Concepts and Terminology - Amazon Macie Classic

This is the user guide for Amazon Macie Classic. For information about the new Amazon Macie, see the Amazon Macie User Guide. To access the Macie Classic console, open the Macie console at, and then choose Macie Classic in the navigation pane.

Concepts and Terminology

As you get started with Amazon Macie Classic, you can benefit from learning about its key concepts.


A standard Amazon Web Services (AWS) account that contains your AWS resources. When you sign up for AWS, your account is automatically signed up for all services in AWS. The account that you used to sign in to AWS when you enabled Macie Classic is designated as the administrator account.

If you integrated other accounts with Macie Classic, these accounts are called member accounts.


No users of member accounts are granted access to the Macie Classic console. Only users of a Macie Classic administrator account have access to the Macie Classic console, where they can configure Macie Classic and monitor and protect the resources in both administrator and member accounts.


A notification about a potential security issue that Macie Classic discovers. Alerts appear on the Macie Classic console and provide a comprehensive narrative about all activity that occurred over the last 24 hours.

Macie Classic provides the following types of alerts:

  • Basic alerts – Alerts that are generated by the security checks that Macie Classic performs. There are two types of basic alerts in Macie Classic:

    • Managed (curated by Macie Classic) basic alerts that you can't modify. You can only enable or disable the existing managed basic alerts.

    • Custom basic alerts that you can create and modify to your exact specifications.

  • Predictive alerts – Automatic alerts based on activity in your AWS infrastructure that deviates from the established normal activity baseline. More specifically, Macie Classic continuously monitors IAM user and role activity in your AWS infrastructure and builds a model of the normal behavior. It then looks for deviations from that normal baseline, and when it detects such activity, it generates automatic predictive alerts. For example, a user uploading or downloading a large number of S3 objects in a day might trigger an alert if that user typically downloads one or two S3 objects in a week.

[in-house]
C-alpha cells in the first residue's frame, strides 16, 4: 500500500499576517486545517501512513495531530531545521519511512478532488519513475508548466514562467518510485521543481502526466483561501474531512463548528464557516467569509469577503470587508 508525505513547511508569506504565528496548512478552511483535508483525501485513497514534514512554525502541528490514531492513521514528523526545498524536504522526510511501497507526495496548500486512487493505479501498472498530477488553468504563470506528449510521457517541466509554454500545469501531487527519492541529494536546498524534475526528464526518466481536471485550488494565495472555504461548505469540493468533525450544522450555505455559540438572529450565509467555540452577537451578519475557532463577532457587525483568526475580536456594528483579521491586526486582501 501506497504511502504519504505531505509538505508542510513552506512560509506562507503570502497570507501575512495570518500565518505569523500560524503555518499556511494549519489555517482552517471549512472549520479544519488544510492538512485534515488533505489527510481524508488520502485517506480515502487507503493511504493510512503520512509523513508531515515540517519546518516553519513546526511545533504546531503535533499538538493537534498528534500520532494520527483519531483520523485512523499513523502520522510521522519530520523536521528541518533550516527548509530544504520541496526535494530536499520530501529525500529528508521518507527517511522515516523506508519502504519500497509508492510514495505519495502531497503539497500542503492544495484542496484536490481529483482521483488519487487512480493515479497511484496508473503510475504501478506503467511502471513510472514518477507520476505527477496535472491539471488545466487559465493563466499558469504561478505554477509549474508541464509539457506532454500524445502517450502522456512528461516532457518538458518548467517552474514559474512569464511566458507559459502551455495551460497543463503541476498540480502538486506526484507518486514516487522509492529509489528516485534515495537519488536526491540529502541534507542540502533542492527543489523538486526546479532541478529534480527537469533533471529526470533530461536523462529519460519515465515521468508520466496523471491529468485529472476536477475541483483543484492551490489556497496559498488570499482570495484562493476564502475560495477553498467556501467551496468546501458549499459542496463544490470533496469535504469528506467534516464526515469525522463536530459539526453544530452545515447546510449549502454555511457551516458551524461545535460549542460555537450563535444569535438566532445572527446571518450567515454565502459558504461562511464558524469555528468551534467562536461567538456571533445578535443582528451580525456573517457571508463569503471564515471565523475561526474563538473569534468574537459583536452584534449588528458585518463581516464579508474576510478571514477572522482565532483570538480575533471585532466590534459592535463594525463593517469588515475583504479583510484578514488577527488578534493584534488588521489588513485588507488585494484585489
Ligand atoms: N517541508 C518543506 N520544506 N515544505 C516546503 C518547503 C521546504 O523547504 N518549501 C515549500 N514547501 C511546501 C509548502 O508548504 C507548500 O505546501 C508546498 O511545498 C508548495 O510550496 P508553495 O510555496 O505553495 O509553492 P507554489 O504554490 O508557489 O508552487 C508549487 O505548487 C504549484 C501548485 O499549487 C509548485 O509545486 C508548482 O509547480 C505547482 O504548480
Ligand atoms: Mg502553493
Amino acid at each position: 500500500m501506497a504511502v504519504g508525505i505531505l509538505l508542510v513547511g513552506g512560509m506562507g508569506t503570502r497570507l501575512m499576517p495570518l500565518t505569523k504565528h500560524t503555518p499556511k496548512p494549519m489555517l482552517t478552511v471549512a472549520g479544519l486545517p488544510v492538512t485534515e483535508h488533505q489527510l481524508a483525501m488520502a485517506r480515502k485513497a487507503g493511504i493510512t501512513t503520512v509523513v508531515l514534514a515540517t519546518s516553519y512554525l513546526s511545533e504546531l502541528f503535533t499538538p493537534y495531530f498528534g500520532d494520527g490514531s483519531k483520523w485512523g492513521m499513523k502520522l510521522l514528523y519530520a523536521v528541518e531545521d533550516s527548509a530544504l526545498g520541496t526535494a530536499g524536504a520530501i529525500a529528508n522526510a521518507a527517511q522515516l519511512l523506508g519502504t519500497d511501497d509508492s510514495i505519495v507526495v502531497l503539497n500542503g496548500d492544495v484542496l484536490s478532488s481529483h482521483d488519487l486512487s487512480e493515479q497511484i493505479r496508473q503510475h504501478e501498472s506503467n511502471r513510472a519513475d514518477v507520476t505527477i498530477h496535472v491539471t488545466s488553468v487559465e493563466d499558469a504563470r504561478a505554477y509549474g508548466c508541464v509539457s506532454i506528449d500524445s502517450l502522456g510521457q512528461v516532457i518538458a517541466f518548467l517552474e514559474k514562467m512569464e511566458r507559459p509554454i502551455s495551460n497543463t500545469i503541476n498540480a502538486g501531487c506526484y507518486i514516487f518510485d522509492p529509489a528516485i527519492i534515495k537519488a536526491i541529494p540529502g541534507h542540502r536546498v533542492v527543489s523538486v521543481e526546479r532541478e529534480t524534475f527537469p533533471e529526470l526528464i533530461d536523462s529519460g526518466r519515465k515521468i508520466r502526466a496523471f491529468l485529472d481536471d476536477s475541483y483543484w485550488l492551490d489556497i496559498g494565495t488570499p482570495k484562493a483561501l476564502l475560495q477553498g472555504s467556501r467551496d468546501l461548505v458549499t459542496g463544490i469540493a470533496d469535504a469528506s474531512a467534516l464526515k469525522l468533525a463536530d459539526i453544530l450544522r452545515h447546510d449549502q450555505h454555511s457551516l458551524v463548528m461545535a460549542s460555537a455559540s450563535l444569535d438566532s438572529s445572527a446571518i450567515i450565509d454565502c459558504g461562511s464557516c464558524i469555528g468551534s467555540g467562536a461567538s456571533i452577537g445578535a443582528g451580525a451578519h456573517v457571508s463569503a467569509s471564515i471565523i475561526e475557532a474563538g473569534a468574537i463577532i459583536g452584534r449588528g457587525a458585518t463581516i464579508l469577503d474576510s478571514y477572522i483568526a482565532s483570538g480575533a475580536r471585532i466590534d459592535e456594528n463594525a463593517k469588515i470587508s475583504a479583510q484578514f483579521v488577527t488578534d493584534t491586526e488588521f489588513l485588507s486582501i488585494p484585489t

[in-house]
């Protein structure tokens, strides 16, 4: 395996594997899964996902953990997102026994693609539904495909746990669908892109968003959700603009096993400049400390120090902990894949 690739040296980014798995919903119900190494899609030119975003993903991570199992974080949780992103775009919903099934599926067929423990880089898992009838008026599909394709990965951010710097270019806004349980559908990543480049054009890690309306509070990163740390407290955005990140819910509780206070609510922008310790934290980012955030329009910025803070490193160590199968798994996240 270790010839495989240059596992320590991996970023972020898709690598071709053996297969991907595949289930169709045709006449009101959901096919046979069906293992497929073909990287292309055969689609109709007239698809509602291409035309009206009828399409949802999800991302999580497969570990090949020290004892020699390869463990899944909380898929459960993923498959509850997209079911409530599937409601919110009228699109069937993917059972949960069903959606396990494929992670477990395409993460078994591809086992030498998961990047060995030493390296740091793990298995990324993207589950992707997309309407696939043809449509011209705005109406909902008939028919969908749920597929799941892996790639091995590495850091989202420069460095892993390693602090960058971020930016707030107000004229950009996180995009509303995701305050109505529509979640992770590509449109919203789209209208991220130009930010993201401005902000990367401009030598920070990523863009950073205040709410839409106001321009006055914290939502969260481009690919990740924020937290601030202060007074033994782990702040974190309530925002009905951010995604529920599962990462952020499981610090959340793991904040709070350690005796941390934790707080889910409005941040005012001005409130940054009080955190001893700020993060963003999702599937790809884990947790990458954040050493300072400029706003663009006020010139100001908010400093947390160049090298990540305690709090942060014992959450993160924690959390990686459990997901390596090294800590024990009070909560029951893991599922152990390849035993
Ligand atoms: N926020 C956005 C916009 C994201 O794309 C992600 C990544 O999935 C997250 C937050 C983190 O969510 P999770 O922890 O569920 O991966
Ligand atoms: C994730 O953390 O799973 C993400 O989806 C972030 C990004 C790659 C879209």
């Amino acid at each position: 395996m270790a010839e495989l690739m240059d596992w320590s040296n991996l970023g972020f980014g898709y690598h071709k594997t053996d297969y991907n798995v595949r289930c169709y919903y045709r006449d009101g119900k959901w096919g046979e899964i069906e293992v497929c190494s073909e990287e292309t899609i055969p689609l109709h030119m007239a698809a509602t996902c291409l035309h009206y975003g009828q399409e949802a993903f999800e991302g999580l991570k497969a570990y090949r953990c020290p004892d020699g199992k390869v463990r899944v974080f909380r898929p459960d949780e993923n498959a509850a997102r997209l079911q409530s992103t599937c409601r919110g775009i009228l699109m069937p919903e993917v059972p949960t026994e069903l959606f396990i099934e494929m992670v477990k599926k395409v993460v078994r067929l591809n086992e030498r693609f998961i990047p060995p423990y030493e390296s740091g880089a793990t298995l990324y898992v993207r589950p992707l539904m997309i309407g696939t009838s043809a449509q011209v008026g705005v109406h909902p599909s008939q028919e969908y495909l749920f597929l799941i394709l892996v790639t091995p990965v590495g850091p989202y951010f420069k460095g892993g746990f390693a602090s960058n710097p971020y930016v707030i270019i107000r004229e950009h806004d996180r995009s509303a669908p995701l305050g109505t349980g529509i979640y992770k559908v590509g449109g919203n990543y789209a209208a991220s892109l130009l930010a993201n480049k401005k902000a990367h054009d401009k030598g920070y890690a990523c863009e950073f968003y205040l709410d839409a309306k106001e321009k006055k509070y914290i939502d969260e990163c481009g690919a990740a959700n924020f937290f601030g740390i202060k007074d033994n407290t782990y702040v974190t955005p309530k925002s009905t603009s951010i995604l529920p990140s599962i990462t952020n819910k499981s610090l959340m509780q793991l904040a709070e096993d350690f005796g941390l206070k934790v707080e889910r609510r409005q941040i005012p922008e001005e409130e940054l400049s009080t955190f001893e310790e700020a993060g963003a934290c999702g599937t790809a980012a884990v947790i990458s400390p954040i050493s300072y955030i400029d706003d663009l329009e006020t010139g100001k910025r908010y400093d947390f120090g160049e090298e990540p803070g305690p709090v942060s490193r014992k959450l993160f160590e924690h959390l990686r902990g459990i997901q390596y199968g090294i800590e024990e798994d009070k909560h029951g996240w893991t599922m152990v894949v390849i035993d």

For more information about alerts, including alert categories and details about the contents of Macie Classic alerts, see Amazon Macie Classic Alerts.

Data source

The origin or location of a set of data. To classify and protect your data, Macie Classic analyzes and processes information from the following data sources:

AWS CloudTrail event logs, including Amazon S3 object-level API activity

AWS CloudTrail provides you with a history of AWS API calls for your account, including API calls made using the AWS Management Console, the AWS SDKs, the command line tools, and higher-level AWS services. AWS CloudTrail also enables you to identify which users and accounts called AWS APIs for services that support CloudTrail, the source IP address that the calls were made from, and when the calls occurred. For more information, see What Is AWS CloudTrail?

For data classification purposes, Macie Classic uses the ability in CloudTrail to capture object-level API activity on S3 objects (data events). For more information, see Working with CloudTrail Log Files.

Amazon S3

In this release, Macie Classic analyzes and processes data stored in the Amazon S3 buckets. You can select the S3 buckets that contain objects that you want Macie Classic to classify and monitor.

Amazon Simple Storage Service (Amazon S3) is storage for the Internet. Amazon S3 stores data as objects in buckets. An object consists of a file and optionally any metadata that describes that file. To store an object in Amazon S3, you upload the file that you want to store to a bucket. Buckets are the containers for objects. For more information, see Getting started with Amazon Simple Storage Service.


In the context of Macie Classic, a user is the AWS Identity and Access Management (IAM) identity that makes the request. Macie Classic uses the CloudTrail userIdentity element to distinguish the following user types. For more information, see CloudTrail userIdentity Element.

  • Root – The request was made with your Amazon Web Services account credentials.

  • IAM user – The request was made with the credentials of an IAM user.

  • Assumed role – The request was made with temporary security credentials that were obtained with a role via a call to the AWS Security Token Service (AWS STS) AssumeRole API operation.

  • Federated user – The request was made with temporary security credentials that were obtained via a call to the AWS STS GetFederationToken API operation.

  • AWS account – The request was made by another Amazon Web Services account.

  • AWS service – The request was made by an account that belongs to an AWS service.

When specifying a user in the Macie Classic console, you must use a special Macie Classic format called macieUniqueId. Examples of specifying a user include searching for a user in the Users tab, constructing a query in the Research tab, and explicitly allowing a user in a basic alert with the index of CloudTrail data. The macieUniqueId is a combination of the IAM UserIdentity element and the recipientAccountId. For more information, see the preceding list of UserIdentity elements and the definition of recipientAccountId in the CloudTrail Record Contents. The following examples list various structures of macieUniqueId, depending on the user identity type:

  • 123456789012:root

  • 123456789012:user/Bob

  • 123456789012:assumed-role/Accounting-Role/Mary

For more detailed examples, see Analyzing Amazon Macie Classic–Monitored Data by User Activity.